Ellen DeGeneres loves rescue pets, stew and stamps; Portia de Rossi speaks out for feral cats
If there weren't already reason enough to love Ellen DeGeneres and her hilarious wife Portia de Rossi, add this to the list: The couple is using their high-profile status to help homeless dogs and cats.
DeGeneres is working to promote pet adoption through the U.S. Postal Service's forthcoming "Stamps to the Rescue" campaign, through which consumers can purchase a set of stamps with images of dogs and cats rescued from shelters. In connection with the release of the new stamp collection, the pet-food company of which DeGeneres is part owner, Halo Purely for Pets, has announced that it will donate a million servings of its "Spot's Stew" food to needy pets in animal shelters across the country.
DeGeneres will join Postmaster General John E. Potter at an dedication ceremony for the "Stamps to the Rescue" campaign at the Academy of Television Arts & Sciences in Hollywood on April 30, the day the stamps officially go on sale. (In the meantime, they can be preordered online.)
Meanwhile, De Rossi has partnered with feral-cat advocacy group Alley Cat Allies to promote the organization and its efforts to save adult feral cats' lives and reduce the number of kittens they produce through the trap-neuter-return program. TNR, as the approach is often referred to, "is the only way to help contain the [feral cat] populations and save their lives," De Rossi said.
TNR is widely viewed by feral-cat caregivers as the most effective way of managing feral colonies in the short-term while helping to reduce their numbers in the long term. But here in Southern California, the approach came under fire earlier this year when a Los Angeles Superior Court judge sided with a group of bird fanciers and wildlife advocates who argued that TNR violated state environmental laws and failed to protect the birds that are killed by feral cats.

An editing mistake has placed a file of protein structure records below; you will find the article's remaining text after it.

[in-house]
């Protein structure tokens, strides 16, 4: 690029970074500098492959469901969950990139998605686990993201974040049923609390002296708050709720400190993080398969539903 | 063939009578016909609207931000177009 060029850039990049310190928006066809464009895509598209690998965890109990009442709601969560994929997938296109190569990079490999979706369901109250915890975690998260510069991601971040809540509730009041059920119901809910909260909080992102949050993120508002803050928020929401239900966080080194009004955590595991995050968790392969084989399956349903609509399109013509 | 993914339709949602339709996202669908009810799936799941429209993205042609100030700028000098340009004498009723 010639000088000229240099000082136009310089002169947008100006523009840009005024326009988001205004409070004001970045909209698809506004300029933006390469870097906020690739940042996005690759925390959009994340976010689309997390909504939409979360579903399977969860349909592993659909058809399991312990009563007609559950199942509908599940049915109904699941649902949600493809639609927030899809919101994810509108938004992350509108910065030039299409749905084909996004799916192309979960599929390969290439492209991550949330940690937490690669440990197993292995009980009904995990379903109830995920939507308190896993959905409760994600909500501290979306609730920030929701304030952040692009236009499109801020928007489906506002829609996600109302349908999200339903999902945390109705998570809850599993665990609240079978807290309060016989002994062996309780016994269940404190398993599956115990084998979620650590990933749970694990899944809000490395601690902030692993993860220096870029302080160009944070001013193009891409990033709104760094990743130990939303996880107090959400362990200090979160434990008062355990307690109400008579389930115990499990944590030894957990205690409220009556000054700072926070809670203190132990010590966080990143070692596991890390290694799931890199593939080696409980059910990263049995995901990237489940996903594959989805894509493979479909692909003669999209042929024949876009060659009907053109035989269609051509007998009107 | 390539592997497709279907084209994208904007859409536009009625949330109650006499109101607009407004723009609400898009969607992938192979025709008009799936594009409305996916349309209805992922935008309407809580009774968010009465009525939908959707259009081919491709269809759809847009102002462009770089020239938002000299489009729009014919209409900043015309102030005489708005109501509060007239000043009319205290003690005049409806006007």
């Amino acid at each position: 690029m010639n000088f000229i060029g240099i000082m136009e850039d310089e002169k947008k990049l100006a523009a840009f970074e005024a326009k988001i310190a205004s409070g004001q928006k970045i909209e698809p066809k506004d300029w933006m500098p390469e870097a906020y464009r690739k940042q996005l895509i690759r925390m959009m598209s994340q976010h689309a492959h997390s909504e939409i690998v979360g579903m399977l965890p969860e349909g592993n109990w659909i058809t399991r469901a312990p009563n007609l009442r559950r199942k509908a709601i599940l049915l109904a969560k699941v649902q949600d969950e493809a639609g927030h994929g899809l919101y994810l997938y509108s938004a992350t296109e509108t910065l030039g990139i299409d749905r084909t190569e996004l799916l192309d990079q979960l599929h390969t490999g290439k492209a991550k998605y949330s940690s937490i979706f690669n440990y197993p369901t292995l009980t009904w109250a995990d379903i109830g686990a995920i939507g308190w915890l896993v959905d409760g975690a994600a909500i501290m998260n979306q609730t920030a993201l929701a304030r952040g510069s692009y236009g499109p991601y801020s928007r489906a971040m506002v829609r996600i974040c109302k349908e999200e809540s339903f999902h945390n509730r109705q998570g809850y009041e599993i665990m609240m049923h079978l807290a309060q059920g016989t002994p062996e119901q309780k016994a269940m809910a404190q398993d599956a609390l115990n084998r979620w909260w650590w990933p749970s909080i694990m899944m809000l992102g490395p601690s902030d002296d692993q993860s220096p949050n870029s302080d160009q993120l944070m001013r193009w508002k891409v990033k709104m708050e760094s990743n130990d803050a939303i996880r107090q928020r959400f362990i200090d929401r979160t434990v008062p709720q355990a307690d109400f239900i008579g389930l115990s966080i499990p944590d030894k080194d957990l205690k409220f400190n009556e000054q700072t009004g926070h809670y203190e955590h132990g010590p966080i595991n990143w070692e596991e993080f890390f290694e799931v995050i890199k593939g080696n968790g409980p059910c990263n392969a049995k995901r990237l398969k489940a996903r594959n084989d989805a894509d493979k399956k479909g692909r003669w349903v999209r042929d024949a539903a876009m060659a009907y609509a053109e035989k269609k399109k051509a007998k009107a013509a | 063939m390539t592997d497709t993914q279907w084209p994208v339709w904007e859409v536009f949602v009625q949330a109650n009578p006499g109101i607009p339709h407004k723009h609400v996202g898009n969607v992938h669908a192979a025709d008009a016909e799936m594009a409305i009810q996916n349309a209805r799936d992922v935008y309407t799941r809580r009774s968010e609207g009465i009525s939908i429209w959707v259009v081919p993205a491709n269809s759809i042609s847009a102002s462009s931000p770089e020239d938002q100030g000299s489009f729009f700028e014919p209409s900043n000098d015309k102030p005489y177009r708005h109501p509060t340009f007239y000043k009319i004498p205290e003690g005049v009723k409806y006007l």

The judge's ruling -- which bars local groups that practice TNR from receiving city-sponsored vouchers for free sterilization surgeries for feral cats, prevents city shelters from releasing feral cats in their care to such groups and keeps the city from referring those who complain about feral-cat colonies to TNR groups, among other things -- was viewed as a travesty by many in L.A.'s animal-rescue community.
DeGeneres and De Rossi are longtime animal lovers; the pair even decided to make a donation to the Best Friends Animal Society in lieu of gifts to their friends and family in 2008, and DeGeneres often devotes time on her popular talk show to discussing animal-related topics. But the couple was also involved in a much-publicized controversy a few years back when they gave a terrier mix named Iggy, whom they'd adopted from an L.A.-area rescue group, to the family of DeGeneres' hairstylist without the rescue group's prior consent.
The group, Mutts & Moms, responded by removing Iggy from the hairstylist's home, noting that its adoption contract contained a clause that prevented adopters from re-homing animals obtained from the group without its permission. An attorney for Mutts & Moms claimed that the group had offered the hairstylist's family the chance to formally apply to adopt Iggy, but that they had refused to do so. Mutts & Moms quickly placed Iggy in a new adoptive home. DeGeneres and De Rossi currently have five pets -- two dogs and three cats -- including a mixed-breed dog rescued from an abusive owner.
DeGeneres was named one of People for the Ethical Treatment of Animals' People of the Year, along with "Project Runway's" Tim Gunn, in 2009. Earlier in the year, she and De Rossi received the Humane Society of the United States' Wyler Award for their work on behalf of California's Proposition 2 ballot initiative, which imposed more humane standards for the treatment of farmed animals in the state.
Learn more about DeGeneres and De Rossi's recent work on behalf of homeless animals at The Times' celebrity news blog, Ministry of Gossip.
-- Lindsay Barnett
Photo: De Rossi, left, and DeGeneres. Credit: Richard Hartog / Los Angeles Times